This question occurred to me during the last awards season, when I was looking up nominees for the acting Oscars through the years. What struck me was that while the name of the actors and actresses were familiar, the films they were nominated for didn’t ring any bells. And this wasn’t movies from ancient times or anything; just looking through the Best Actress nominations of the 1990s was enough to leave me confused. The End of the Affair? One True Thing? Afterglow? Marvin’s Room? Lorenzo’s Oil? What were all these films I’ve never heard of? In their respective years, there must have been lots of talk about and critical acclaim for them. But they haven’t stuck in people’s minds to any real degree. This caused me to realize that a similar fate would befall lots of the movies everyone was buzzing about at the time. As great as they are, who’s going to remember Winter’s Bone, 127 Hours or The Fighter 20 years from now?

So the question I ask is this: What films from 2000 to today do you think people at large will still mention or know of 25 years from now?

To me, the most obvious pick would be The Lord of the Rings. A massive undertaking that gave use three epic movies that will live on for a long time in people’s memories. Being based on well-known novels doesn’t hurt either as the films are far removed from them and doesn’t fall under their shadow. Compare this to Harry Potter. The films will live on, yes, but they arrived so close to the books that they won’t be standing on their own. The fact that the films haven’t had universal acclaim hurts their chances too.

But scoring big at the box office always helps. If the film made tons of money, it means lots of people went to see it. Avatar won’t be soon forgotten. It bested Titanic‘s money record (even if that’s likely to be toppled again as inflation continues) and also brought on the latest trend of 3D movies. We’re still feeling the effect that movie has had on the cinematic landscape. The Dark Knight is another big success story, though I think the love for it will morph into more of general adoration for Christopher Nolan‘s Batman trilogy as a whole once The Dark Knight Rises arrives. And probably Pirates of the Caribbean too, largely thanks to Johnny Depp‘s memorable Captain Jack Sparrow. Characters like that don’t come around too often.

Pixar’s animated films will of course all be remembered. The kids who see them today will keep them with them and probably show them to their own kids in the future. Which ones will be the stand-outs? Hard to say, but I think Finding Nemo and Toy Story 3 will be the big ones. Will any animated films from other studios stick with us? I can’t see any that really will. Maybe How to Train Your Dragon or Kung Fu Panda, but even those seem iffy. How many non-Disney animated films from the 70s and 80s do people talk about today?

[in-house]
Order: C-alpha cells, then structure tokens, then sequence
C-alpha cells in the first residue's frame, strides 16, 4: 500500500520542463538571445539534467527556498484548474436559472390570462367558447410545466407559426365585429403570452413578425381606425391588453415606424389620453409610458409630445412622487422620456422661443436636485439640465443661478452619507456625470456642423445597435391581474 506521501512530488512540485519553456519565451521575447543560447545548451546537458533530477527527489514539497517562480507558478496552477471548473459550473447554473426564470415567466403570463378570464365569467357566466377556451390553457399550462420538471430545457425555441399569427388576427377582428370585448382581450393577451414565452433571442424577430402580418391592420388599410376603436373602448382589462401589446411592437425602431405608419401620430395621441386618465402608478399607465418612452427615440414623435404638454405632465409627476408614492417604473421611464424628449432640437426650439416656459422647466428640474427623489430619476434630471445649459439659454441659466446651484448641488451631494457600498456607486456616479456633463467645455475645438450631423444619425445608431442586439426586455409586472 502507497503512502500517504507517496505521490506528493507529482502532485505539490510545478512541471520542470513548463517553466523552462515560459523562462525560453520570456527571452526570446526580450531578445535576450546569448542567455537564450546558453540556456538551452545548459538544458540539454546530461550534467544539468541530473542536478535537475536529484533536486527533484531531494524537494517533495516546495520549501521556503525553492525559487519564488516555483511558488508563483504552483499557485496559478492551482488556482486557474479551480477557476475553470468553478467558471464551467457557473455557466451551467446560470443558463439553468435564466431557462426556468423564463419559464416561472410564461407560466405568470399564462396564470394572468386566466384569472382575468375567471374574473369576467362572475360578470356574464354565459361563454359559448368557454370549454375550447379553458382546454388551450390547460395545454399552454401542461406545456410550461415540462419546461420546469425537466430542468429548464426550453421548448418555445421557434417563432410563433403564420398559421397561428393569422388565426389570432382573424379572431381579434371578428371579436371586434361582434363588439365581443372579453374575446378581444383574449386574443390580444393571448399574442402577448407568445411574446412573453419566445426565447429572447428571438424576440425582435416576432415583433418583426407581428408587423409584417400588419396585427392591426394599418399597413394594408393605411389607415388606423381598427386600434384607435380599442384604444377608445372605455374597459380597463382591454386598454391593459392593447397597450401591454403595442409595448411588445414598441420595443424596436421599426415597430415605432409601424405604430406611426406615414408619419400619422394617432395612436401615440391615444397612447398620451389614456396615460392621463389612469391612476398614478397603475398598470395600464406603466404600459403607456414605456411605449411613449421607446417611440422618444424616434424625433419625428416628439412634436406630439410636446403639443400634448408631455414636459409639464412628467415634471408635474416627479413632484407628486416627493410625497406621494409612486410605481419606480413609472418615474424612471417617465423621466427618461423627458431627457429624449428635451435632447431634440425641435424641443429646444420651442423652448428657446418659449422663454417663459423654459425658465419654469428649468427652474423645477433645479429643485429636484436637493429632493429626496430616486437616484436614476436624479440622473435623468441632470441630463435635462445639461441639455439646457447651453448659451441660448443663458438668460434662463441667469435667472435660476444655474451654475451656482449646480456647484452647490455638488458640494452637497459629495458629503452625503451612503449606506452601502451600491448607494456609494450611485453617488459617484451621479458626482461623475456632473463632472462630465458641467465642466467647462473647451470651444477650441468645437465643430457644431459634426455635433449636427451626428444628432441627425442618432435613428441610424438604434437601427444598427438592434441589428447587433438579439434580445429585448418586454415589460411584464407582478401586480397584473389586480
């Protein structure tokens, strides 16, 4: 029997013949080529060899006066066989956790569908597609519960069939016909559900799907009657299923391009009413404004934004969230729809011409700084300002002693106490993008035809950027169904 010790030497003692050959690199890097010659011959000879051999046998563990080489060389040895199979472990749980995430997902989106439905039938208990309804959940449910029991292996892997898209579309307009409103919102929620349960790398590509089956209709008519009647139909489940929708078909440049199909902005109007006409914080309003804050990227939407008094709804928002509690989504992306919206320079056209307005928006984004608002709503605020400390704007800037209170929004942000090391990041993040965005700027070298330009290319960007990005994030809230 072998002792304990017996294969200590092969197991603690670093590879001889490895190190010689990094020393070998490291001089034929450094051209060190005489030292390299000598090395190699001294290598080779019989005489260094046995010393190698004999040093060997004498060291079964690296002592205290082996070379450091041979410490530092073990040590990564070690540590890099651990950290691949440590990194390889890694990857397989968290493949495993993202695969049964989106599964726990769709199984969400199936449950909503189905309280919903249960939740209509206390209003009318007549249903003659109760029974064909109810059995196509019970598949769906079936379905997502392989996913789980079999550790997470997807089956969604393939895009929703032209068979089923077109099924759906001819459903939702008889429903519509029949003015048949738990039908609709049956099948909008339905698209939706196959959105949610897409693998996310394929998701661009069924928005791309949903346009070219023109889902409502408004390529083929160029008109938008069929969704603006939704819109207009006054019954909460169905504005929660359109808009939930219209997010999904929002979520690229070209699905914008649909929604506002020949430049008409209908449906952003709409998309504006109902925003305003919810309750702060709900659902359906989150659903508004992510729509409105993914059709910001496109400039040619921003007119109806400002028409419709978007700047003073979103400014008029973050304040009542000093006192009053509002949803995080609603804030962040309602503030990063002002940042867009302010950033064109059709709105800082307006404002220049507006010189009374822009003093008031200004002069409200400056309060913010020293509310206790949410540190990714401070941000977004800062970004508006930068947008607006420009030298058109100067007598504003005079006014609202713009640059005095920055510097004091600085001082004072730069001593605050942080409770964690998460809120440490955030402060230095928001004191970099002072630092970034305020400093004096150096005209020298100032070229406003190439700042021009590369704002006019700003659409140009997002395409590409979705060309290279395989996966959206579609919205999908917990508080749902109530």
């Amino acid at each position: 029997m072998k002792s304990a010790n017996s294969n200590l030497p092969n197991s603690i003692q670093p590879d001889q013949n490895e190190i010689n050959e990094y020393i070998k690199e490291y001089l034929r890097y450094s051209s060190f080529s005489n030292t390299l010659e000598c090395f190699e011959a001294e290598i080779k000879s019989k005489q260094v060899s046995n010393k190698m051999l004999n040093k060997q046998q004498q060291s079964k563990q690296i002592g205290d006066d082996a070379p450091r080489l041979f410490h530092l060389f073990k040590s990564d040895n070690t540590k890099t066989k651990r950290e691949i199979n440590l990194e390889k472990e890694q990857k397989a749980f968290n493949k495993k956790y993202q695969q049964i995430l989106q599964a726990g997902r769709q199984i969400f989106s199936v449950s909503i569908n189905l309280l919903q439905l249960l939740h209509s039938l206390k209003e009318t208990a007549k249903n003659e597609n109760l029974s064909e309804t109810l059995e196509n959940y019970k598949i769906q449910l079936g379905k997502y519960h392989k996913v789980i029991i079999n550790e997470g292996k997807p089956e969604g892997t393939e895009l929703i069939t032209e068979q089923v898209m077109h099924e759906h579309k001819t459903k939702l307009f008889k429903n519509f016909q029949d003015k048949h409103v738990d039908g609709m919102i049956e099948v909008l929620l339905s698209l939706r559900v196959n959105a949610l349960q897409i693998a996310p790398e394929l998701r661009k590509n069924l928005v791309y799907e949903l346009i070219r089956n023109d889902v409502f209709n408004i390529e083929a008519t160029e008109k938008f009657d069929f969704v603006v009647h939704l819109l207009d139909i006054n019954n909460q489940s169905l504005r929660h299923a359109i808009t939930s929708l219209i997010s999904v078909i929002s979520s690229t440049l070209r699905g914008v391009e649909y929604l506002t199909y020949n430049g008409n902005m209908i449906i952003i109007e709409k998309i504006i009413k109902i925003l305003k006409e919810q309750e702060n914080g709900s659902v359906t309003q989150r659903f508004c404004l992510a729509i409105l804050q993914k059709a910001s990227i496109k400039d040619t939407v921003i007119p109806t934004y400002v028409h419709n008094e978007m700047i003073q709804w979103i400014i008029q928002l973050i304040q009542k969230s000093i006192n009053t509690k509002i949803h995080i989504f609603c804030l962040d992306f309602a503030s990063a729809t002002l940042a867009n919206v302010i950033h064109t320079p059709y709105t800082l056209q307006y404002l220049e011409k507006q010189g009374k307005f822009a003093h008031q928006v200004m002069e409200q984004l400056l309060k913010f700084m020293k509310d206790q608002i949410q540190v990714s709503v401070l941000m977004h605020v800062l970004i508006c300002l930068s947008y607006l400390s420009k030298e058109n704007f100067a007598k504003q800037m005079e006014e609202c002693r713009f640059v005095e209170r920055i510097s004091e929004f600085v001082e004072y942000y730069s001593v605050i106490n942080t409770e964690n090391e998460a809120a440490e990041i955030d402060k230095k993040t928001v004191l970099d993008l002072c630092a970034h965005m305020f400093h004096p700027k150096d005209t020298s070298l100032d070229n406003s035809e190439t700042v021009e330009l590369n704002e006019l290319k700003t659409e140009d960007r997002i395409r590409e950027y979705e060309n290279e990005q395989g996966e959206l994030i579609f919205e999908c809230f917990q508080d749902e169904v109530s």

Comedies can have an easier time then other genres. As long as they manage one or two gags that become really memetic, they can be set for eternity. More than any other from this past decade, Borat will probably live on for a long time. Everyone was quoting it for a long time, it’s an unforgettable character and the film’s semi-documentary approach also helps to make it stand out. The films Judd Apatow has been involved in have dominated mainstream comedy during the brunt of the past years, and of these, I see Superbad being the one to stand the test of time. If mostly for McLovin.

Love it or hate it, the Saw franchise will live on too. A high concentration of movies (seven in as many years) that kicked off the whole “torture porn” genre, and yet they still have managed to remain uneclipsed and even unequalled by any of its followers in terms of mass appeal. And just because there wasn’t a new movie this year doesn’t mean there won’t be any attempted revivals somewhere down the line. Teens of the 00s will hold on to Saw the way teens of years past did to Friday the 13th and other slasher films.

What about Best Picture winners at the Oscars? They all enter the history books, but there’s no guarantee that they’ll be remembered for anything other than their victories. Mention some of the 80s winners like Ordinary People or Out of Africa to someone today and you might well be met with a blank stare. Of the winners during the aughts, it’s slim pickings. Gladiator seems the most likely one since it was such a big box office hit and spawned a short-lived resurgence of historical epics (Alexander, Troy et all). Apart from that and the aforementioned Return of the King, none of the others seem like they will really stick. Maybe The Departed? One non-winning nominee definitely will, though: Brokeback Mountain. People will always remember “that gay cowboy movie”.

Now it’s your turn. Which films from the 2000s (so far) do you think will be remembered?

 
11 Comments

Posted by on 28 November, 2011 in Discussions